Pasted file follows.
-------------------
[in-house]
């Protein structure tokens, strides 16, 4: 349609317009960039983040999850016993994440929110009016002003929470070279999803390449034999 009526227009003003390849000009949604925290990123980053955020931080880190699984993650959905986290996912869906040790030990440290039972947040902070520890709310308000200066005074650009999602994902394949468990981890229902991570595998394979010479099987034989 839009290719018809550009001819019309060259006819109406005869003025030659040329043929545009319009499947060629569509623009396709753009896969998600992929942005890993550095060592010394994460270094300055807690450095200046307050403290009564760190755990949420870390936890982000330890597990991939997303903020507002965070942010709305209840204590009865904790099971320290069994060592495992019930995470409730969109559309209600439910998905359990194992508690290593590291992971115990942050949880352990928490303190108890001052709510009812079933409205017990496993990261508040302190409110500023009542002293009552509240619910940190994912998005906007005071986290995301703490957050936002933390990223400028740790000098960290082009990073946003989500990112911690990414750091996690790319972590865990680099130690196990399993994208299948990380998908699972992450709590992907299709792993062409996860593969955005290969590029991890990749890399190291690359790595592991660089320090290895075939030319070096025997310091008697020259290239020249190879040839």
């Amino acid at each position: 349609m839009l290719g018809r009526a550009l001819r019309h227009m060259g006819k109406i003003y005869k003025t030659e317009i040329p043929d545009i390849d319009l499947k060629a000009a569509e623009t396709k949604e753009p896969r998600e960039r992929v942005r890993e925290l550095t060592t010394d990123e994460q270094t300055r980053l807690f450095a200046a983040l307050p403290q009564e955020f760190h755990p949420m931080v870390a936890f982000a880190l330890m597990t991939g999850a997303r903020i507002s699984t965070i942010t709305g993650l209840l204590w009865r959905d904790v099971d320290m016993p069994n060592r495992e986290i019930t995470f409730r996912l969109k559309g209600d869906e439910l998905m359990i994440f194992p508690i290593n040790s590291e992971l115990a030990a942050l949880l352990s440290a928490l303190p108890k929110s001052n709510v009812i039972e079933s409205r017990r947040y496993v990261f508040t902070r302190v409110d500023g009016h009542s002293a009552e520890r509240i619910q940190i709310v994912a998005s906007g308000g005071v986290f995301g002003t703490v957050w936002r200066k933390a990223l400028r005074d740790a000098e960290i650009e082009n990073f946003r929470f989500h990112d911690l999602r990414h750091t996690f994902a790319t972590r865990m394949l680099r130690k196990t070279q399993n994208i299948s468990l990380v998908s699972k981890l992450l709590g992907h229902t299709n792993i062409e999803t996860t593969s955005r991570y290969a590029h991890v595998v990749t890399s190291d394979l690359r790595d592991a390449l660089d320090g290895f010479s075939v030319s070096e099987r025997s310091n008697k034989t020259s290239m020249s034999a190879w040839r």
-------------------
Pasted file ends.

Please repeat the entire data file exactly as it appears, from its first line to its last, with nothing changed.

[in-house]
């Protein structure tokens, strides 16, 4: 349609317009960039983040999850016993994440929110009016002003929470070279999803390449034999 009526227009003003390849000009949604925290990123980053955020931080880190699984993650959905986290996912869906040790030990440290039972947040902070520890709310308000200066005074650009999602994902394949468990981890229902991570595998394979010479099987034989 839009290719018809550009001819019309060259006819109406005869003025030659040329043929545009319009499947060629569509623009396709753009896969998600992929942005890993550095060592010394994460270094300055807690450095200046307050403290009564760190755990949420870390936890982000330890597990991939997303903020507002965070942010709305209840204590009865904790099971320290069994060592495992019930995470409730969109559309209600439910998905359990194992508690290593590291992971115990942050949880352990928490303190108890001052709510009812079933409205017990496993990261508040302190409110500023009542002293009552509240619910940190994912998005906007005071986290995301703490957050936002933390990223400028740790000098960290082009990073946003989500990112911690990414750091996690790319972590865990680099130690196990399993994208299948990380998908699972992450709590992907299709792993062409996860593969955005290969590029991890990749890399190291690359790595592991660089320090290895075939030319070096025997310091008697020259290239020249190879040839």
């Amino acid at each position: 349609m839009l290719g018809r009526a550009l001819r019309h227009m060259g006819k109406i003003y005869k003025t030659e317009i040329p043929d545009i390849d319009l499947k060629a000009a569509e623009t396709k949604e753009p896969r998600e960039r992929v942005r890993e925290l550095t060592t010394d990123e994460q270094t300055r980053l807690f450095a200046a983040l307050p403290q009564e955020f760190h755990p949420m931080v870390a936890f982000a880190l330890m597990t991939g999850a997303r903020i507002s699984t965070i942010t709305g993650l209840l204590w009865r959905d904790v099971d320290m016993p069994n060592r495992e986290i019930t995470f409730r996912l969109k559309g209600d869906e439910l998905m359990i994440f194992p508690i290593n040790s590291e992971l115990a030990a942050l949880l352990s440290a928490l303190p108890k929110s001052n709510v009812i039972e079933s409205r017990r947040y496993v990261f508040t902070r302190v409110d500023g009016h009542s002293a009552e520890r509240i619910q940190i709310v994912a998005s906007g308000g005071v986290f995301g002003t703490v957050w936002r200066k933390a990223l400028r005074d740790a000098e960290i650009e082009n990073f946003r929470f989500h990112d911690l999602r990414h750091t996690f994902a790319t972590r865990m394949l680099r130690k196990t070279q399993n994208i299948s468990l990380v998908s699972k981890l992450l709590g992907h229902t299709n792993i062409e999803t996860t593969s955005r991570y290969a590029h991890v595998v990749t890399s190291d394979l690359r790595d592991a390449l660089d320090g290895f010479s075939v030319s070096e099987r025997s310091n008697k034989t020259s290239m020249s034999a190879w040839r």